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Greg Norman spent 4 years atop the OWGR in the 1990s and ~6 years total...and that's not dominant?

 

What DJ has done over the last six years ago is by definition dominant.

 

You're a lunatic if you think you have to match the accomplishments of Jack or Tiger to be labeled dominant...those guys are generational. They are the two best of all time. They transcend what it means to be dominant.

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      Scotty Cameron putters - 2021 Palmetto Championship @ Congaree
       
       
       
       
      • 35 replies
    • 2021 Memorial - Discussion & Links
      Please put any questions or comments here
       
       
       
       

       
      2021 Memorial - Tuesday #1
      2021 Memorial - Tuesday #2
      2021 Memorial - Tuesday #3
      2021 Memorial - Tuesday #4
      2021 Memorial - Tuesday #5
      2021 Memorial - Tuesday #6
      2021 Memorial - Tuesday #7
      2021 Memorial - Tuesday #8
      2021 Memorial - Tuesday #9
       
       
       

       
       
       

       
      Piretti putter & cover for Hideki - 2021 Memorial
      Odyssey putters - 2021 Memorial
      New Odyssey (play like a kid) putter over - 2021 Memorial
      Bettinardi putters & covers - 2021 Memorial
      Ben An's Cameron putter - 2021 Memorial
       
       
      • 27 replies
    • 2021 Charles Schwab Challenge  - Discussion & Links
      Please put any questions or comments here
       
       

       
      2021 Charles Schwab Challenge - Tuesday #1
      2021 Charles Schwab Challenge - Tuesday #2
      2021 Charles Schwab Challenge - Tuesday #3
      2021 Charles Schwab Challenge - Tuesday #4
      2021 Charles Schwab Challenge - Tuesday #5
      2021 Charles Schwab Challenge - Tuesday #6
      2021 Charles Schwab Challenge - Tuesday #7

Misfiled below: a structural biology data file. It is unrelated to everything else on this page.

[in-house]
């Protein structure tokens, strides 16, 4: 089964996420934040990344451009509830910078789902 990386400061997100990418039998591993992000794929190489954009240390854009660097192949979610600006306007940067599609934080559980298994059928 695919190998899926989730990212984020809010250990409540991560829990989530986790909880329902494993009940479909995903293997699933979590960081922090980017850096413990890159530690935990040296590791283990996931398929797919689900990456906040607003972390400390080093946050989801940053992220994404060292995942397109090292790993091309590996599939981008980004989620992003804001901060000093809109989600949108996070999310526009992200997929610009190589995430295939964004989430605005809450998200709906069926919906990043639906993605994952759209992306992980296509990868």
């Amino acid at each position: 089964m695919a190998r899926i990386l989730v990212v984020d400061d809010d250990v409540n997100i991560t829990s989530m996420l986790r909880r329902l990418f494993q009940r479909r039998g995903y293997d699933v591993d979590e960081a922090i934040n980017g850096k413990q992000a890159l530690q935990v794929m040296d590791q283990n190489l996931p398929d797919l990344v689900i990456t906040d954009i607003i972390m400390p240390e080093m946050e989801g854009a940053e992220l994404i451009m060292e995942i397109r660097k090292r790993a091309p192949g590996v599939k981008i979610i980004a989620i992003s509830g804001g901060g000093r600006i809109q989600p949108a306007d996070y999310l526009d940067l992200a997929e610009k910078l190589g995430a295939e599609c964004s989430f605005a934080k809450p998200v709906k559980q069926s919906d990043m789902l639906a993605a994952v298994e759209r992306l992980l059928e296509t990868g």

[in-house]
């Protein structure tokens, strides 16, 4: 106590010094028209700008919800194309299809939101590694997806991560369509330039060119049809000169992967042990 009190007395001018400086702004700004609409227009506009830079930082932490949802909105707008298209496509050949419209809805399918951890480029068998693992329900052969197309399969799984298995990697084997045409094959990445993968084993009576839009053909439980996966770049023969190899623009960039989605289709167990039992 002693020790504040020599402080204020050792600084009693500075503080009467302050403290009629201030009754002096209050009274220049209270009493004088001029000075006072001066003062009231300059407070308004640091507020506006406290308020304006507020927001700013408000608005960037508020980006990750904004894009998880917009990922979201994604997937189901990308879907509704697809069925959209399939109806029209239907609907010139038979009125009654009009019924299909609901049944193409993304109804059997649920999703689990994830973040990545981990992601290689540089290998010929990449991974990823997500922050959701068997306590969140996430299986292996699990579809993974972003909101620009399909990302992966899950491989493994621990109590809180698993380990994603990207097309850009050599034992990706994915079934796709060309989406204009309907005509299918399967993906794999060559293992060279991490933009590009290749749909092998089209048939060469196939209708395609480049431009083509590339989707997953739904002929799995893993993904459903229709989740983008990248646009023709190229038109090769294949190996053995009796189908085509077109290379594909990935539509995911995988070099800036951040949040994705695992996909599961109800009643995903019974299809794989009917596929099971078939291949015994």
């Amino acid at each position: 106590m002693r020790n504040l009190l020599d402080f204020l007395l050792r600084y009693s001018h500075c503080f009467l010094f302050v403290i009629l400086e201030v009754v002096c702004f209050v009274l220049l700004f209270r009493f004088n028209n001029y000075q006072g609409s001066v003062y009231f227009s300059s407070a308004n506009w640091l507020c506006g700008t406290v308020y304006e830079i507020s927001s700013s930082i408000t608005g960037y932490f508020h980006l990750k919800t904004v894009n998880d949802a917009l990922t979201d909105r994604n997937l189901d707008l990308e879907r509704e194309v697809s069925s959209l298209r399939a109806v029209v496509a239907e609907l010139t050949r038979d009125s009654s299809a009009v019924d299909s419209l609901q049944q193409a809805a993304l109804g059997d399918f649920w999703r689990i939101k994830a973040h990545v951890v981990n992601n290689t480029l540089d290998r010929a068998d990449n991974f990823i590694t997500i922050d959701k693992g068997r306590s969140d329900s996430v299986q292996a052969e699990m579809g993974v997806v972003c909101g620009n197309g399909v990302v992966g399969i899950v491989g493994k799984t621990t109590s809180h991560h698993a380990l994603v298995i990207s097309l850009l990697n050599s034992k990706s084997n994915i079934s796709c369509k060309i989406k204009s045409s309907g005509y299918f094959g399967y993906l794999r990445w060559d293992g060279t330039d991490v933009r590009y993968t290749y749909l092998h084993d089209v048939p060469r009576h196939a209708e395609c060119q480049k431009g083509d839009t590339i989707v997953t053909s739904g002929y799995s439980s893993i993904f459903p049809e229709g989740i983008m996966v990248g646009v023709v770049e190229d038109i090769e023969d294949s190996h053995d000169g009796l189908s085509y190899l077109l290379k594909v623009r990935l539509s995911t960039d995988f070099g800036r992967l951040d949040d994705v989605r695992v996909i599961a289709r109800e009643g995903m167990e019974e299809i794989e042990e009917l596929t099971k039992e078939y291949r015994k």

2021 Charles Schwab Challenge winner will get this Power wagon
      Eric Compton testing Axis 1 putter - 2021 Charles Schwab Challenge
      Cameron putter and new cover - 2021 Charles Schwab Challenge
       
       
      • 7 replies
    • Phil Mickelson Winning WITB from the 2021 PGA Championship
      Phil Mickelson's Winning What's In The Bag? 
       
      Driver: Callaway Epic Speed Triple Diamond (6 degrees @5.5 , green dot cog) Fujikura Ventus Black 6 X (47.9 inches)
      2-wood: TaylorMade “Original One” Mini Driver (11.5 degrees) Fujikura Ventus Black 7 X
      4-wood: (Sunday only): Callaway Mavrik Sub Zero (16.5 degrees) Fujikura Ventus Blue 8 X
      Irons: Callaway X Forged UT (16) (Thursday-Saturday), Callaway X21 UT Proto (19 degrees @20.5, 25), Callaway Apex MB ‘21 (small groove) (6-PW) Shafts- 16* MCA MMT 105 TX, KBS Tour V 125 S+
      Wedges: Callaway PM Grind ’19 “Raw” ([email protected]*, 55-12*, 60-10*) Shafts: KBS Tour V 125 S+
      Putter: Odyssey Milled Blade “Phil Mickelson” SuperStroke Pistol GT Tour
      Ball: Callaway Chrome Soft X (Triple Track)
      Grips: Golf Pride MCC
       
      Link to more pics on the front-page... https://www.golfwrx.com/654804/phil-mickelson-witb-2021-may-pga-championship/
       

       
       
        • Like
      • 86 replies
    • Ping i59 irons - 2021 Wells Fargo Championship
      Ping i59 irons - 2021 Wells Fargo Championship
        • Like
      • 207 replies